|While Milton Camacho looks on, HCJB Global engineer Tim Zook welds a special loop antenna used in the recent DRM digital radio demonstration in Quito.|
(Oct. 12, 2012 - by Ralph Kurtenbach) If not for the lore surrounding Radio Station HCJB’s early endeavors into radio broadcasting in Ecuador, Tim Zook could be discouraged as he and other engineers strive to demonstrate digital radio technologies to the authorities and that South American country.
Interviewed recently, Zook offered a kind of nervous chuckle to the question, “Who are your listeners?” Then shrugging off the answer’s negative interpretations, he answered, “Well, nobody here has a [digital] radio.”
The answer was at least partly right. Like much of the world’s population, Ecuadorians still listen to analog radio which utilizes a technique for modulating radio waves and transmitting them in a continuous flow of data. It’s a standard established decades ago.
Authorities at Supertel (Superintendencia de Telecomunicaciones, Ecuador’s telecommunications department) were provided with a digital radio to monitor the programming aired by the digital medium wave (AM) station that Zook and a colleague, Milton Pumisacho, set up. They had been working with Supertel and the Unión Nacional de Periodistas (National Journalists Union) at a temporary site in the south Quito’s Chillogallo sector.
Zook observed that the number of digital receivers in Ecuador is even fewer than the dozen or so AM radio sets known to exist in Quito on Christmas Day, 1931, when the first broadcasts were aired on Radio Station HCJB.
“With no regular broadcast stations to listen to and the exorbitantly high cost of a radio receiver, it was easy to understand the lack of receivers and lack of interest in obtaining them,” wrote Jones in his book, Radio: The New Missionary, published by Moody Press in 1948.
Continuing the “chicken or egg” question before those early radio pioneers, Jones continued, “While the fact that radio was just beginning to be used in this lovely ‘Switzerland of South America’ constituted a glorious opportunity and thrilling challenge for pioneer missionary broadcasting, it also posed a staggering problem—broadcasting without listeners!”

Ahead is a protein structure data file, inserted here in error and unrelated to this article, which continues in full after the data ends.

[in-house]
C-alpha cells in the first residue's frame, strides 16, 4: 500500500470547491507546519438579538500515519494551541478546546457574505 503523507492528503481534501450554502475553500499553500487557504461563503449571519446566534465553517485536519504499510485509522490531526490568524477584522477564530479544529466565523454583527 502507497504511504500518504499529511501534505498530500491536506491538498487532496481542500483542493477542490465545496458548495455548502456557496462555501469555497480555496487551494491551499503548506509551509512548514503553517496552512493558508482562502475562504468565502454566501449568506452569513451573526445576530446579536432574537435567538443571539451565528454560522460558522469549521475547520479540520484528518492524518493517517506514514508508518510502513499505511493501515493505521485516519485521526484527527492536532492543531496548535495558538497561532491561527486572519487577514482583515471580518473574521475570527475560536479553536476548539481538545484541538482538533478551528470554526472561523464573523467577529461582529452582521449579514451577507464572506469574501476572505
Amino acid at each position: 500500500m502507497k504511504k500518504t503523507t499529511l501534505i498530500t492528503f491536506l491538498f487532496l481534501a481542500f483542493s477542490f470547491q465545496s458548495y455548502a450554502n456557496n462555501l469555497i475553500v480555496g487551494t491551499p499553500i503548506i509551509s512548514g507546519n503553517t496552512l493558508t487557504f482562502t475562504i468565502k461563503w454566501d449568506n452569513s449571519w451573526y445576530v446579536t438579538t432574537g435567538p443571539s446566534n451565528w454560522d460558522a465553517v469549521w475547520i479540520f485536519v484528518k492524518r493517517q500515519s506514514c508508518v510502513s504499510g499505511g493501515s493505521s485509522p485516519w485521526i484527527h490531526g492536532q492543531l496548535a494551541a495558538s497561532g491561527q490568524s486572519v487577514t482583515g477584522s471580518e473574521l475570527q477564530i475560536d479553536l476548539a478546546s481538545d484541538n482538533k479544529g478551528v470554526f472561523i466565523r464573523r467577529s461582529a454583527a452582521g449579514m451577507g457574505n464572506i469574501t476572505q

Jones even compared the radio enterprise to establishing a gas station in an area without cars. History reveals, however, that radio communications in Ecuador eventually attained critical mass with more and more Ecuadorians listening to and owning radios.
Jones himself took on the job of promoting radio sales, helping advertise the businesses that imported them and later manufacturing fixed-tuned devices via the Radio Circle, an early outreach of the station.
Radio became part of the fabric of Ecuadorian society and for many HCJB, the Voice of the Andes, set the rhythms of daily life.
|Tim Zook spray paints the loop antenna.|
As implied by the term “digital,” the audio signal is digitized and transmitted using a digital modulation scheme. The station staff and more so, the engineers at the HCJB Global Technology Center in Elkhart, Ind., collaborate with the Digital Radio Mondiale (DRM) consortium of broadcasters, transmitter manufacturers and makers of radio receivers. For example, a digital exciter (a modulator that facilitates simulcast in different bandwidths and allows photos to be displayed on some receivers) has been developed.
Earlier research and test broadcasts explored digital shortwave at Radio Station HCJB in Quito, but this marks some of the first testing of the DRM standard in medium wave for use by local radio stations.
However, questions—and even doubts about the standard’s viability—swirl around DRM technology as well as other digital broadcast standards. One year ago Supertel requested that the station demonstrate DRM as part of its appraisal of available digital broadcast standards.
“What they’re trying to do is to decide on the best system of digital radio for the country,” Zook explained. “They’re looking at DRM of course. They’re also looking at a Japanese system, Integrated Services Digital Broadcasting (ISDB), and a U.S. system that is called HD (known both as HD Radio and IBOC—in band, on channel—owned by Ibiquity Digital).”
Elsewhere in Latin America, the telecommunications authorities in Brazil are expected to announce by late this year that country’s digital broadcasting standard. A DRM media statement said that with the Oct. 1 launch in São Paulo of the Brazilian DRM Multi-Sector Platform “all interested parties and stakeholders, including the listeners” would benefit and better understand the DRM standard. Brazil is considered to be a strategic region as it is one of the largest radio markets in the world.
Source: HCJB Global